A disproportionately high ratio of minority ethnic doctors and nurses in the UK's coronavirus pandemic frontline death toll needs urgent investigation.
Of the 19 fatalities within the state-funded NHS, 10 were medics from minority ethnic backgrounds.
Retired NHS medics from within the Indian community may now be within an even higher risk category.
The direct correlation between a persistent shortage of PPE and the NHS death toll is likely to be a significant factor alongside the genetic and societal criteria that impact the ethnic minority.
The UK government has announced a review into the factors behind a disproportionately high representation of Indians and ethnic minorities in the coronavirus pandemic death toll, including doctors and nurses on the National Health Service (NHS) frontlines. However, the UK's Opposition Labour Party, which had been pressing for such a review alongside medical and epidemiological experts, has demanded more information on its exact parameters. The Department of Health confirmed that of the 19 fatalities within the state-funded NHS, 10 were medics from minority ethnic backgrounds. Given that Indian-origin doctors form the backbone of the NHS and with scores of retired medics answering the government's clarion call to return to join the COVID-19 fightback, representations for research into the factors behind this discrepancy have been gaining momentum. A recent report by the UK's Intensive Care National Audit and Research Centre (ICNARC) revealed the country's ethnic minority population is more likely to require intensive care admissions, nearly triple the 13 per cent proportion in the UK population as a whole.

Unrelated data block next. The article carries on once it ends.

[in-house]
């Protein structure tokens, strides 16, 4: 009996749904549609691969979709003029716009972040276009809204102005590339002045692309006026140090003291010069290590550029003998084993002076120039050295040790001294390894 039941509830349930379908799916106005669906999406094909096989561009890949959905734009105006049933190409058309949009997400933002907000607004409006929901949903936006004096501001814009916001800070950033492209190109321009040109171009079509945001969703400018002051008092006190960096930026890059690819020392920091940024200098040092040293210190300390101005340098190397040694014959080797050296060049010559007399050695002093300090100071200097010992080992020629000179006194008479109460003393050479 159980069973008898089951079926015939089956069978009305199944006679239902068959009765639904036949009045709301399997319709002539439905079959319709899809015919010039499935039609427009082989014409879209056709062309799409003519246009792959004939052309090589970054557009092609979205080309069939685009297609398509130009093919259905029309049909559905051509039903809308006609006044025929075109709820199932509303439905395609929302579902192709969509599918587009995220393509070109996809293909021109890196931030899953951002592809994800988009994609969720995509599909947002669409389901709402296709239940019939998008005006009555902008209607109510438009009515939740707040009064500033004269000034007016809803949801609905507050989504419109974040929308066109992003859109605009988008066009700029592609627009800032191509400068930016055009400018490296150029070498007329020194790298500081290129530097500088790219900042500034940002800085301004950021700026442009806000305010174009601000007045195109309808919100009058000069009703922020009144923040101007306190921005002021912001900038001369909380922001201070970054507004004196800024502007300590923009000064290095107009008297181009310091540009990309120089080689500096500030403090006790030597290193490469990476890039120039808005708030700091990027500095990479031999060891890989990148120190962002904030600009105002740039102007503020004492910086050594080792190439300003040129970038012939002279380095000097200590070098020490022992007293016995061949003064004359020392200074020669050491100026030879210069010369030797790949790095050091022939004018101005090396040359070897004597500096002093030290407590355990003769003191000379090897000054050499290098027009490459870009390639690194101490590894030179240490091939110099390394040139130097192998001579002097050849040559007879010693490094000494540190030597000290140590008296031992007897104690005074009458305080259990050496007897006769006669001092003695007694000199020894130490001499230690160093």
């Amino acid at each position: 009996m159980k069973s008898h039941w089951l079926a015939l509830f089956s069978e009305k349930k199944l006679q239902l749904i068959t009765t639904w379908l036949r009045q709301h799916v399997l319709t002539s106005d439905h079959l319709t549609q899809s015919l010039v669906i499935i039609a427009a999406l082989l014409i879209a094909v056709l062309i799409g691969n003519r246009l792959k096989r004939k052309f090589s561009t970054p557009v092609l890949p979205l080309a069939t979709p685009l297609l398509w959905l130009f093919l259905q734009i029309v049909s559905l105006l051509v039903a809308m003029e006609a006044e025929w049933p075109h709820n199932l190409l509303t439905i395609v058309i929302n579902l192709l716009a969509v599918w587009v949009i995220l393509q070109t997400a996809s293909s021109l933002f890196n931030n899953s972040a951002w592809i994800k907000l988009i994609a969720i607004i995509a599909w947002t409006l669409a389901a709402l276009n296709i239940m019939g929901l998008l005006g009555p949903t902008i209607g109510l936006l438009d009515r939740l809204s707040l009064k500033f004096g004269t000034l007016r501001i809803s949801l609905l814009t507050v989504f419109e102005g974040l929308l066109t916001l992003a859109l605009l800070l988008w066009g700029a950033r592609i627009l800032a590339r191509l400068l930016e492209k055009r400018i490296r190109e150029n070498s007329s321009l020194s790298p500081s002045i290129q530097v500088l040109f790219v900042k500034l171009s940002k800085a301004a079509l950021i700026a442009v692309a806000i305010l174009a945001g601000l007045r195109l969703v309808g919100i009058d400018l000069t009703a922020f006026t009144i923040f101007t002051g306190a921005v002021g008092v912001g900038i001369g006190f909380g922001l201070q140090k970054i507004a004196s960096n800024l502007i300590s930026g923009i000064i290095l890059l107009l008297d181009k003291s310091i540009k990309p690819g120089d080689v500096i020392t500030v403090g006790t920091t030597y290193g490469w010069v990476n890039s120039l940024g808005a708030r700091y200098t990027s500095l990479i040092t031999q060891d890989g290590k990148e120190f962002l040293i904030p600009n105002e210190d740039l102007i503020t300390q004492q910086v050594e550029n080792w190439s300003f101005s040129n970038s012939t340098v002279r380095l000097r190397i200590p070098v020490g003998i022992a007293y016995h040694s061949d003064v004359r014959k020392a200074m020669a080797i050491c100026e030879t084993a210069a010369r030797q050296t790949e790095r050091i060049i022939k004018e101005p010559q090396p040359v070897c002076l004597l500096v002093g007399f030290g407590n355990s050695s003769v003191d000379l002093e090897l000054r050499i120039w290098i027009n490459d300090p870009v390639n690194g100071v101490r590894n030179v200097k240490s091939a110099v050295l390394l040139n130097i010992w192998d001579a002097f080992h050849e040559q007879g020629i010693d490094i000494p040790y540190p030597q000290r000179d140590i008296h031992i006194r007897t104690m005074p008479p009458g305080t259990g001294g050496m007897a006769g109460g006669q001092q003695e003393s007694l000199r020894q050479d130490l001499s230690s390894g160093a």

The crucial aspect of any investigation into the varying factors behind this disparity would be access to detailed data and the British Association of Physicians of Indian Origin (BAPIO), the main representative group for Indian doctors in the UK, says it has a qualified team of researchers at hand as soon as the official statistics are made available. “The reasons behind this trend will not be any one thing but a complex set of factors, be it Vitamin D deficiency, the lack of social distancing measures within a large Indian family household set up or a genetic predisposition. We will know only once we have the relevant data to analyse,” said BAPIO President Dr Ramesh Mehta. The group unveiled a new academic tie-up with one of the UK's leading research institutions, Imperial College London for a new Research Forum to analyse the higher death rates from COVID-19 among Indian-origin and ethnic minority healthcare professionals. Its study will help target measures to mitigate risks and obtain a better understanding of incidences, outcomes and risk factors behind a “significantly” higher rate of coronavirus related mortality among minority ethnic medics. BAPIO says its new Forum will run parallel with the government's review as it has also been invited by Sir Simon Stevens, CEO of NHS England, to be part of a panel to draw up an action plan to take the investigation forward. “The work could have far-reaching consequences for our communities, now and in the future,” said Dr J.S. Bamrah, BAPIO chairman.